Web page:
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Wjpetersen 11-11-2012 09:32

AC/heat question
I am considering on putting central air and heating on my boat in December. A couple of questions :

1. Where is generally the best place to put the main unit?

2. Is it possible to have multiple thermostats?


Cavalier 11-11-2012 10:24

I see that you have a 46' so i'll answer the question by explaining our setup.

We have two reversible units - each with condenser/evaporator and heatex (to water) together with blower.

The unit which covers the forward stateroom and salon is located in the forward-most under-seat void in the saloon C-berth (sofa) the return for that unit is connected to a grille under that seat, the other is located in the port side of the lazerette and the return is at the back of the port quarter-berth on the bulkhead between the stateroom and the lazerette. Each unit has its own controller/thermostat.

Both units are 'water cooled' (of course), two sea-cocks are mounted on through-hulls located just after of the keel and the associated inboard strainers and pumps are next to them under the boards (with a dedicated highwater alarm, bilge pump and float) - the outbound flow is out of seacocks located above the waterline.

You lose some under-seat storage, of course, but the main thru-hulls remain easily accessible.

Hope this helps...

Sailmonkey 11-11-2012 10:41

Re: AC/heat question
for a boat like yours I would be inclined to install split systems. Evaporators in the areas to be cooled and the condensors in the engine compartment.

Two to three units. One large unit for the salon, one medium unit for the aft cabin and one medium unit for the foreward cabin/galley.

Another option is a chilled water system. then you can have seperate thermostats for every zone.

There are a lot of ways to do this, it really depends on how much you want to spend and how "zoneable" you want to make it.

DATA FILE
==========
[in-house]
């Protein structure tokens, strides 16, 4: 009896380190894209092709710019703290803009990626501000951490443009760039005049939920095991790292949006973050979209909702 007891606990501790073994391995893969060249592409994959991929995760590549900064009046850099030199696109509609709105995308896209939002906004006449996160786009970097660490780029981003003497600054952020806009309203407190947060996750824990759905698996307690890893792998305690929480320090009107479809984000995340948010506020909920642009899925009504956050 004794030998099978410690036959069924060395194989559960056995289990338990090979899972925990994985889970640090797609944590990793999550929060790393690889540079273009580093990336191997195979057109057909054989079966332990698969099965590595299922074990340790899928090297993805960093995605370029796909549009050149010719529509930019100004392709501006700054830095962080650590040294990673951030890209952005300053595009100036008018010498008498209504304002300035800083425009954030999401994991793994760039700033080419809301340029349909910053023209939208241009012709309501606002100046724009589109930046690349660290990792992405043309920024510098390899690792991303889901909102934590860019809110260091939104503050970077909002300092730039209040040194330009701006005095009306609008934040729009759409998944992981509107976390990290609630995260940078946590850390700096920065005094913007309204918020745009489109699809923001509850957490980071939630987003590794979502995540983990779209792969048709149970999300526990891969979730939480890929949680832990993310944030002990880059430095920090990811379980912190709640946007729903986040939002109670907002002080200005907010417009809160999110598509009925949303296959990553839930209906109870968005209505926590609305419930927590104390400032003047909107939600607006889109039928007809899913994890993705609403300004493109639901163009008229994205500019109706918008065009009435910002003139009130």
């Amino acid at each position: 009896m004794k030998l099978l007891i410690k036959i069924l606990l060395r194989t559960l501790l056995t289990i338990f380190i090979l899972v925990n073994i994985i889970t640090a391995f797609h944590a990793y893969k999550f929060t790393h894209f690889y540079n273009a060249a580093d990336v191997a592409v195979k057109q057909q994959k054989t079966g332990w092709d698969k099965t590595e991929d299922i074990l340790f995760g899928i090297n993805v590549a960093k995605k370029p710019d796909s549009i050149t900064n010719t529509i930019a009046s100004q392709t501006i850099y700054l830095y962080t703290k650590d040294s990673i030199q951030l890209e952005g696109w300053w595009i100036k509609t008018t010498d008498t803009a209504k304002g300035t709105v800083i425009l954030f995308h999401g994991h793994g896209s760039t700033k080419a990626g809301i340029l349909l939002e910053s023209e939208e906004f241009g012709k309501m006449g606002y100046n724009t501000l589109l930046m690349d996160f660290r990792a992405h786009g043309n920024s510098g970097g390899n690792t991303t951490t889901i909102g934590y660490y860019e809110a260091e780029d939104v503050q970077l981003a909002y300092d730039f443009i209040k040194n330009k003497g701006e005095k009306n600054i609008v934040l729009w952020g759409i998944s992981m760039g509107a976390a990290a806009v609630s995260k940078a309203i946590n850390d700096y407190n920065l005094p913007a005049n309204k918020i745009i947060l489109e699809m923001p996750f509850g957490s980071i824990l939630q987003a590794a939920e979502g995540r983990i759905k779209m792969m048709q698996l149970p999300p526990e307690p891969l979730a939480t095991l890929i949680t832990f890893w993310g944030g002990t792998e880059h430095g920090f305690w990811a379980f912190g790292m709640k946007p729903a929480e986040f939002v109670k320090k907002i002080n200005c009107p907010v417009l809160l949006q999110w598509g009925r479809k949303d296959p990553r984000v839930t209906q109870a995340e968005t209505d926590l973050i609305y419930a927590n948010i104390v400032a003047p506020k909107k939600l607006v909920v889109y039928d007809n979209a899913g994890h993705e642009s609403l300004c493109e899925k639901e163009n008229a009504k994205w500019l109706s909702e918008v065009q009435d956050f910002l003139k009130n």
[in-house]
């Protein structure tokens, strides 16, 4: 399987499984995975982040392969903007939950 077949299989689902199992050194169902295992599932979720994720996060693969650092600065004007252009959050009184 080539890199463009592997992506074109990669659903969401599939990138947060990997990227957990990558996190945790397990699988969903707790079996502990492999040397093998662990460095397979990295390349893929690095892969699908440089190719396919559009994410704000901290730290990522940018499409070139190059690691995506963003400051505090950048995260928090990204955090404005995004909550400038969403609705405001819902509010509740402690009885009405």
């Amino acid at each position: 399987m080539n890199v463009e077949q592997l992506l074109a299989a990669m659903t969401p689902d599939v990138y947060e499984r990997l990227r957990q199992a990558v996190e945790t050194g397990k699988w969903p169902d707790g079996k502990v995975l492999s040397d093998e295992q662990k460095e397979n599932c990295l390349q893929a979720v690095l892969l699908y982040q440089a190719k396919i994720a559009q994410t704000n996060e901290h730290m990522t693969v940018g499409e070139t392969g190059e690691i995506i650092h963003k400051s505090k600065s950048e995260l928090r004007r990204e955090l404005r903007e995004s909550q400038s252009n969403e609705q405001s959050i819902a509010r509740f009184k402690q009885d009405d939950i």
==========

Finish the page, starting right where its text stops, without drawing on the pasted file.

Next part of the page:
Wjpetersen 11-11-2012 11:04

Re: AC/heat question
Thanks guys for your help. Looks like I cannot get away with just one unit if I want seperate zones. I need to have basically four zones: 1) aft cabin, 2) salon/galley, 3) forward cabin, 4) sun deck. The fouth area I am hesitant on because right now it has canvas. But I plan on completely enclosing the sun deck with walls and windows.

The reason for the different zones is because each area currently has a temp difference of sometimes 15 degrees.

The follow up question about the unit(s). Isn't it better to have air coming from outside? Is that possible?

My budget will be about $5k.

But I also want to start researching invertors and batteries which can handle the extra electrical load....

Sailmonkey 11-11-2012 11:18

Re: AC/heat question
Outside air is a grand idea, until you want the inside to be comfortable.

Lookup the cruisair systems from dometic. Their website has information about multiple zones using either a direct expansion system(s) or tempered water.

If you want one unit to do all, I would think your best bet would be a tempered water system. These work by circulating cold or hot water through the system, and a valve controlled y a thermostat allows the temperature to be regulated in each zone, but I think you may be a bit low on your budget to have it work correctly and be installed (you might be OK if you plan on doing the install).

Sailorman375 11-11-2012 11:27

Re: AC/heat question
Your budget is low and you won't be able to have enough batteries to reasonably handle this large of a system. With four areas to control you're looking a a heap more than 5K even doing the install yourself.

Sailmonkey 11-11-2012 11:29

Re: AC/heat question

Originally Posted by Sailorman375 (Post 1081918)
Your budget is low and you won't be able to have enough batteries to reasonably handle this large of a system. With four areas to control you're looking a a heap more than 5K even doing the install yourself.

I forgot to address the batteries.......

forget about it

edit......I was just doing some rough pricing on defender of only the units, no plubming....etc... You're roughly 1/4 of where your budget needs to be.

Wjpetersen 11-11-2012 11:45

Re: AC/heat question
My original budget came with the assumption I could get away with one unit with seperate controls. I install myself along with vents, etc. However, since I cannot, I will need to cut it down to one to two zones or increase my budget to accommodate a tempered water type of system. I already have two extra through holes that I can use for water. Thanks to your inputs - I now know what to research. Thank you.

So now the question is: should I even consider adding an invertor along with a bank of batteries to handle this extra load? Or just enough to carry me with fridge, lights, etc while traveling?